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Supreme Court Reinforces Patent Exhaustion, Both Domestically and Internationally

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The U.S. Supreme Court today issued its decision in Impression Products, Inc. v. Lexmark International, Inc. In a unanimous 8 – 0 ruling, the Court held that the authorized sale of a patent product in the U.S. exhausted all patent rights, regardless of any post-sale restrictions.  The Court also held (with one dissenter) that patent exhaustion applied to authorized international sales as well.

This case pits Lexmark, which designs, manufactures, and sells printer toner cartridges to consumers in the U.S. and abroad, against "remanufacturers," who buy used cartridges, refill them, and sell at a reduced price. To combat this, Lexmark gave its customers two options: they could buy a cartridge at full price with no restrictions, or they could buy at a discounted price under Lexmark's "Return Program," agreeing to use the cartridge only once and to not transfer the cartridge to anyone but Lexmark.

Impression Products was one of many remanufacturers who acquired empty Lexmark toner cartridges from consumers both in the U.S. and overseas. Lexmark sued Impression Products and several other remanufacturers for patent infringement, claiming that they infringed by refurbishing and reselling the cartridges. The Federal Circuit agreed, holding that cartridges sold in the U.S. were subject to a lawful restriction on post-sale use or resale of which the remanufacturers were aware. As for cartridges sold overseas, it held that sales of a patented product did not exhaust patent rights in the U.S.

The Supreme Court reversed on both grounds, holding that "patent exhaustion is uniform and automatic." With regard to post-sale restrictions, it held that a patent owner could not, through patent rights, control the use or disposition of a product after an authorized sale to a purchaser. The doctrine of patent exhaustion "marks the point where patent rights yield to the common law principle against restraints on alienation." While the Patent Act grants to patentees a limited monopoly to secure the financial rewards for their inventions, the patentee has enjoyed all the rights secured by that limited monopoly once the patentee, directly or indirectly, sells an item. Restrictions beyond this first sale would "clog the channels of commerce." While the patent owner may have recourse through contract law for breach of a contractual post-sale restriction, it did not have recourse through patent law.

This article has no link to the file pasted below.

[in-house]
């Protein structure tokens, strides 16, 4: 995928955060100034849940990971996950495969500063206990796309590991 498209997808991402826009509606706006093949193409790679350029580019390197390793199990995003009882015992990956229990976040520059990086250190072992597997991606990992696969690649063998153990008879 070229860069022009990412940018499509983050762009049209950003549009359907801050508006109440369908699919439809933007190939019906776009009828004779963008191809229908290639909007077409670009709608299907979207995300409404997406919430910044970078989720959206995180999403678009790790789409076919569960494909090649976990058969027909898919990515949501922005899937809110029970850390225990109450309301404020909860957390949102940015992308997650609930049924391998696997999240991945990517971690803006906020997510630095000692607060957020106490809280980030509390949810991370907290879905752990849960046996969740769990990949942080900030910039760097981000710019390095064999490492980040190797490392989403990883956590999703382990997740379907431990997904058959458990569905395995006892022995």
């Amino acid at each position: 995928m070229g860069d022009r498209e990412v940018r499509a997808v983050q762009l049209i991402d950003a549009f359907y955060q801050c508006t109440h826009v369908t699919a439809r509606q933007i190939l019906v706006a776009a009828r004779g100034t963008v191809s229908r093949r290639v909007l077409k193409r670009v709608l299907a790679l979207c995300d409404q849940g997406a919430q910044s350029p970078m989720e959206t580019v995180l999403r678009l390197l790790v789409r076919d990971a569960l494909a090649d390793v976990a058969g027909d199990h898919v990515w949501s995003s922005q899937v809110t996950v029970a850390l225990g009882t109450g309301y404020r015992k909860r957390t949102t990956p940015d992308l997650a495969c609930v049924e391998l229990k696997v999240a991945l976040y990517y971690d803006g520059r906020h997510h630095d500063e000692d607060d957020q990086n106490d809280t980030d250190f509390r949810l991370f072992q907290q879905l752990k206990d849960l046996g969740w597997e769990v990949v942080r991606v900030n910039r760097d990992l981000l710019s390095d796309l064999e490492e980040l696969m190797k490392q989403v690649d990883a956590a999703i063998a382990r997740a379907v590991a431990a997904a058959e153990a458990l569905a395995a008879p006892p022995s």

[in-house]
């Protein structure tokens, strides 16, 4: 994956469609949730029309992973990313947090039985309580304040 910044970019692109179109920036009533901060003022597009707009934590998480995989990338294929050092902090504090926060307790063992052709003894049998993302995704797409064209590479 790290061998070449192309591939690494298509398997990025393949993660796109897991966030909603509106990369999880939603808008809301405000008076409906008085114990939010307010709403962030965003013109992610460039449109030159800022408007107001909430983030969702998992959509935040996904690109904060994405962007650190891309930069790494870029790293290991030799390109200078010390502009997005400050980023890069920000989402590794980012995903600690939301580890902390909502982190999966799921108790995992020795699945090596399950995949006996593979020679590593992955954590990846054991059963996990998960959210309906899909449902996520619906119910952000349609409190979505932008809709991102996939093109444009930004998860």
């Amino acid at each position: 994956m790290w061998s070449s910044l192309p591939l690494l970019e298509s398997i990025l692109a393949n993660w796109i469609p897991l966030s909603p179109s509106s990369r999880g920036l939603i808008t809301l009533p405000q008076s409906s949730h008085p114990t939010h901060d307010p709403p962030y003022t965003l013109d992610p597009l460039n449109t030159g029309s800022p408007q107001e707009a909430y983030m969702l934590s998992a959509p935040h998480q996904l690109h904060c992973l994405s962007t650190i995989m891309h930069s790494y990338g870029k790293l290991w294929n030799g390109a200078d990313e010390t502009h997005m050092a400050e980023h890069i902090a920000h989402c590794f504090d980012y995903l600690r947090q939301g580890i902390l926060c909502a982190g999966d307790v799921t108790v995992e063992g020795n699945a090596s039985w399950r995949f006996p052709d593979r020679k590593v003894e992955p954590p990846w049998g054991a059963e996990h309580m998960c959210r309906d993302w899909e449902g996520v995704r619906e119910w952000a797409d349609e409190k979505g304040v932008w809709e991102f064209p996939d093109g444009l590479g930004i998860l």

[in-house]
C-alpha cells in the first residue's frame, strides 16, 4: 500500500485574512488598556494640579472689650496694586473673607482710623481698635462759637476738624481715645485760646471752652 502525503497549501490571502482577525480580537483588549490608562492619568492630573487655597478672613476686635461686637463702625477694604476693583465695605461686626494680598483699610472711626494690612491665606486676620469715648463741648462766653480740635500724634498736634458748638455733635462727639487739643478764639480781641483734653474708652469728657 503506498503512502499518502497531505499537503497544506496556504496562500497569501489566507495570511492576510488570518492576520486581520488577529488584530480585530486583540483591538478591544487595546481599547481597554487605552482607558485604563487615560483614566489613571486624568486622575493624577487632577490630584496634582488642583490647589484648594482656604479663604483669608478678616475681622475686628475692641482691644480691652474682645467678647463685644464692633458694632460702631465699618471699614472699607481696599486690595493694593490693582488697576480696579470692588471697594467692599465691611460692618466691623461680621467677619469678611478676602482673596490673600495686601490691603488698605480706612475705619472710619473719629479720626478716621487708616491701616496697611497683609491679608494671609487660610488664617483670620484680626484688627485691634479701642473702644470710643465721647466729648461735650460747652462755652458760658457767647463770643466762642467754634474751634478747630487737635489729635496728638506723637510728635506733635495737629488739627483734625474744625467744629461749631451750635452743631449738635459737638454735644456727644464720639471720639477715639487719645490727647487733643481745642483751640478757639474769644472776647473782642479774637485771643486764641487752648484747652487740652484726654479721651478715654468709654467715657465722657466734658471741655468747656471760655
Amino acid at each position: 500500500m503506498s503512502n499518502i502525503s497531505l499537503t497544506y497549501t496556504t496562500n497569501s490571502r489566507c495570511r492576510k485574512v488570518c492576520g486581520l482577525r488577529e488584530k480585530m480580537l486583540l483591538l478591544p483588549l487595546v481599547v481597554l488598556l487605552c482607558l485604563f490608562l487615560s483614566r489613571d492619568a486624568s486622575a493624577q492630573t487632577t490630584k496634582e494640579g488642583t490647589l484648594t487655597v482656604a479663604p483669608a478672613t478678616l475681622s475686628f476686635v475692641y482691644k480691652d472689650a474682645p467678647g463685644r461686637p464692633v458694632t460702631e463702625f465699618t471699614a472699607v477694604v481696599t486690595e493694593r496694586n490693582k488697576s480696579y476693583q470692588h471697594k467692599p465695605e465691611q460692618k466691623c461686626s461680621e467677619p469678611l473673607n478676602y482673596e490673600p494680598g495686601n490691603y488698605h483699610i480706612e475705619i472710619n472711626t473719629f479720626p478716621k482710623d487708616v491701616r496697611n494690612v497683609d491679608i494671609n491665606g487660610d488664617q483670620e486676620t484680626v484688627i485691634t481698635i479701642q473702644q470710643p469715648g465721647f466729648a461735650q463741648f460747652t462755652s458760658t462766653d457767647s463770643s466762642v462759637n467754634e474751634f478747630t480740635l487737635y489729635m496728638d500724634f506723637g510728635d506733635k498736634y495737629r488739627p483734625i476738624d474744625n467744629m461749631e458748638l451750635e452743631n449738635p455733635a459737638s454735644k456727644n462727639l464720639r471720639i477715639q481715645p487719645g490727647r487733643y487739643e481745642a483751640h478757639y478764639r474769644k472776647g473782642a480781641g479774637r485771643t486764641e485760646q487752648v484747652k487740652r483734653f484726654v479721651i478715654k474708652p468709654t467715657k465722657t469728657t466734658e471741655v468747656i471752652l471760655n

With regard to the question of international exhaustion, the Court followed its prior ruling in Kirtsaeng v. John Wiley & Sons, which held that the first sale doctrine in copyright law applied to copies of a copyrighted work lawfully made and sold abroad. The Court noted that the common-law's refusal to permit restraints on the alienation of chattels "makes no geographic distinctions." Patent exhaustion is a separate limit on patent rights, and does not depend on whether the patentee can command the same price abroad as in the U.S. The patent owner's right to exclude simply ensures that they will receive one reward of whatever amount the patent owner deems satisfactory for every item sold.

The Supreme Court has just told businesses that they get one bite at the apple under patent law, and need to receive whatever compensation they want for the sale of a patented product with the initial sale. While enforcement of post-sale restrictions under contract law remains a possibility, such a course of action is unlikely to be cost-effective or to reach business competitors that are not parties to the contract. The initial response may be the elimination of offerings like Lexmark's "Return Program," which can lead to higher prices across the board. Alternatively, as patent exhaustion is based on the sale of a product, businesses may look at changing their business model from sales to the licensing of a good or service, although this will not work in all cases.

Additionally, as a result of the extension of patent exhaustion internationally, businesses obviously will need to re-think their international market segmentation strategies for patented products. Sellers will need to consider raising or lowering prices based on their assessments of what the respective markets will bear, and perhaps even withdraw from a particular market as the support for price differences between international segments shrink.

If you have any questions about this alert, please reach out to Edward Ramage, or any member of Baker Donelson's Intellectual Property Group.

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